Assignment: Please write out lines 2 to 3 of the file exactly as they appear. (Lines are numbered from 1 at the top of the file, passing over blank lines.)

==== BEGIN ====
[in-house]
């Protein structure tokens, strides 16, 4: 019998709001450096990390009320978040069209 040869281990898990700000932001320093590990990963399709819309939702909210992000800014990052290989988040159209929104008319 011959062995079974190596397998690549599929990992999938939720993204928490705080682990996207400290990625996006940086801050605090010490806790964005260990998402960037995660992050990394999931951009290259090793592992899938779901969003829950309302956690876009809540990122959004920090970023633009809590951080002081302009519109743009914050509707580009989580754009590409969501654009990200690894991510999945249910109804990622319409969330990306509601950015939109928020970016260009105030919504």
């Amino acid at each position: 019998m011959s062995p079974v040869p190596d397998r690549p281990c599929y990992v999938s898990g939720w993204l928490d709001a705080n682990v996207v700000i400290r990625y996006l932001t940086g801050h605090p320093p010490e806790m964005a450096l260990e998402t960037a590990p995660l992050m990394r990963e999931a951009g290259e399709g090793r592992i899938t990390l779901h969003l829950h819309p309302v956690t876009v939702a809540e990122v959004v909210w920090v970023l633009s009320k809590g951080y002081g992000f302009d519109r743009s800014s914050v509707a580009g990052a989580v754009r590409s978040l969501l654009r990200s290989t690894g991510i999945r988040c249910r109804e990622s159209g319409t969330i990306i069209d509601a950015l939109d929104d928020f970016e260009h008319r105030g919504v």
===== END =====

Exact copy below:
């Protein structure tokens, strides 16, 4: 019998709001450096990390009320978040069209 040869281990898990700000932001320093590990990963399709819309939702909210992000800014990052290989988040159209929104008319 011959062995079974190596397998690549599929990992999938939720993204928490705080682990996207400290990625996006940086801050605090010490806790964005260990998402960037995660992050990394999931951009290259090793592992899938779901969003829950309302956690876009809540990122959004920090970023633009809590951080002081302009519109743009914050509707580009989580754009590409969501654009990200690894991510999945249910109804990622319409969330990306509601950015939109928020970016260009105030919504």
């Amino acid at each position: 019998m011959s062995p079974v040869p190596d397998r690549p281990c599929y990992v999938s898990g939720w993204l928490d709001a705080n682990v996207v700000i400290r990625y996006l932001t940086g801050h605090p320093p010490e806790m964005a450096l260990e998402t960037a590990p995660l992050m990394r990963e999931a951009g290259e399709g090793r592992i899938t990390l779901h969003l829950h819309p309302v956690t876009v939702a809540e990122v959004v909210w920090v970023l633009s009320k809590g951080y002081g992000f302009d519109r743009s800014s914050v509707a580009g990052a989580v754009r590409s978040l969501l654009r990200s290989t690894g991510i999945r988040c249910r109804e990622s159209g319409t969330i990306i069209d509601a950015l939109d929104d928020f970016e260009h008319r105030g919504v």